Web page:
I’ve started a project where every week, my fiancee will give me four random words, and I spend the week writing 500 words using those words. I’m posting the unedited version, for your pleasure or revulsion.
Mikabwe sat at the cave entrance, his legs dangling limply over the edge. Frothy cobalt waves crashed hard against the crumbling rocks below and the drifting spray caught on his toes, rinsing away the blood drop by tiny drop. The water was warm, heated by the midday sun, and would likely remain warm through the coming night. A small blessing for Mikaela. If it were earlier in the year, the shock of the cold ocean waters could severely decrease her chances of survival, having always lived inside the heat and humidity of the jungle caves. The heat was second hand, funnelled down from the land around the Odroenir, but still sufficiently warm enough to give the innermost tunnels a thick, tropical feel.
Somewhere down below the other Makotta called to each other, negotiating the crumbling cliff face as they carried Mikaela’s limp body to the shore below. Their clicks and throat-sounds became a mental map for Mikabwe; there was only a small patch of sand safe from the tumbling chunks of limestone, and set upon it was the medicine hut, a small but weather-hardy shelter full of healing herbs and carefully sharpened tools. Mikaela would be examined, cleaned, and sewn up, left to bathe in the small ocean dam until she either woke or died. There wouldn’t be enough room for anyone other than her and the healer woman. One of the carriers warned that they did not have much time left before the sun set, and that nightfall would bring the cold and the dark, leaving them to the tides. He wanted to leave Mikaela in a nearby abandoned cave and return in the morning.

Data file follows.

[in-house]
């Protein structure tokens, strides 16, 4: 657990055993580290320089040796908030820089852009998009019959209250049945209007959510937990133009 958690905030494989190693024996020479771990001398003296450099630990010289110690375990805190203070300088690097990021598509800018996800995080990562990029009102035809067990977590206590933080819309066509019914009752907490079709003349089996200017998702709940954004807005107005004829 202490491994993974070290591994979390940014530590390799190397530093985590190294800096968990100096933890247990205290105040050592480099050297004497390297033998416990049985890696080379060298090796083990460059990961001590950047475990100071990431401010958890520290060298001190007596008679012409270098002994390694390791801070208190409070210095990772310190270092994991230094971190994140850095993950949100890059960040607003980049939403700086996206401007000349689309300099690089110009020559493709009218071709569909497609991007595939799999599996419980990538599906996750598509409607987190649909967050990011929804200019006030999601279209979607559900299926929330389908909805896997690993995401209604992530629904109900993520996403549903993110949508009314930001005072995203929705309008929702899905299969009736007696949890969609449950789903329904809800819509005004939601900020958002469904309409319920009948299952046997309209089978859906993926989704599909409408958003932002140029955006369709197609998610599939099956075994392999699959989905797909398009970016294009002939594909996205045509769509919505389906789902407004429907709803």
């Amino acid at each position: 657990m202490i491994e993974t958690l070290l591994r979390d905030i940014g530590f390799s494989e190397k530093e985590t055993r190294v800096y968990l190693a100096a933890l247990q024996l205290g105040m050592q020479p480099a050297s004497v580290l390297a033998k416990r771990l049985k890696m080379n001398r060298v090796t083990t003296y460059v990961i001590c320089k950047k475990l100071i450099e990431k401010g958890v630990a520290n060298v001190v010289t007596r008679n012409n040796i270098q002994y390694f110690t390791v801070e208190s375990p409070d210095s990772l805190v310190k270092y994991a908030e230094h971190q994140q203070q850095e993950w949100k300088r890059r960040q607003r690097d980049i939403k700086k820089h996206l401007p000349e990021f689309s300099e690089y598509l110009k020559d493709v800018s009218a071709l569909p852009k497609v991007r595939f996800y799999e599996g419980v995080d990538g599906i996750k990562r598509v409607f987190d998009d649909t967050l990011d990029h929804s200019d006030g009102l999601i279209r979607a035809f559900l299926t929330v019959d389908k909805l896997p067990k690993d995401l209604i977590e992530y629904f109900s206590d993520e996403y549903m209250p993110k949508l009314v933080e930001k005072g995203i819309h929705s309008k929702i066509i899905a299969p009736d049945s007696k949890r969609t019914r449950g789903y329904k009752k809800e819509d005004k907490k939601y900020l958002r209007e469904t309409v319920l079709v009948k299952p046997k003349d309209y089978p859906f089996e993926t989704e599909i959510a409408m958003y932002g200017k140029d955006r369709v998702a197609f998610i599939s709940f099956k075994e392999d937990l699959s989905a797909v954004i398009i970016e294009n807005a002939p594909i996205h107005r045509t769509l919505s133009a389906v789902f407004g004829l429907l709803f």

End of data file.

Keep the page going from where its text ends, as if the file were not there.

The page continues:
Mikabwe knew she didn’t have until morning.
Her blood was still beneath his fingernails. Still in the creases of his hands, still up the length of his arms. It gathered in the flesh around his spines, browning and tacky, beginning to tighten as it dried. The smell of it almost overpowered the smell of the limestone around him. Her wounds had been great and so much blood had been lost. The sight of her pale yellow rib bones still lingered in Mikabwe’s mind, torturing him, like her whimpering. The way she recited the songs of the Makottana, the gods Mikabwe believed so completely had abandoned them, the way the songs became a low growling chant. It chilled him to the bone. She chilled him to the bone.
Somewhere behind him they had staked the priest to a patch of dry stone, close to the cave mouth so the carrion hawks would easily find his body. The Bone Mother had cut off and burned the man’s face, ensuring that his family would be unable to recognise him in the afterlife. It had left his head looking like a chunk of meat, daffodil-yellow fat hanging like old custard to tight bloody muscles and shiny bone. Mikabwe’s stomach had turned as the skin burned on the fire, but he watched, he watched with cold rage and quiet hatred while he did his best to stem Mikaela’s bleeding.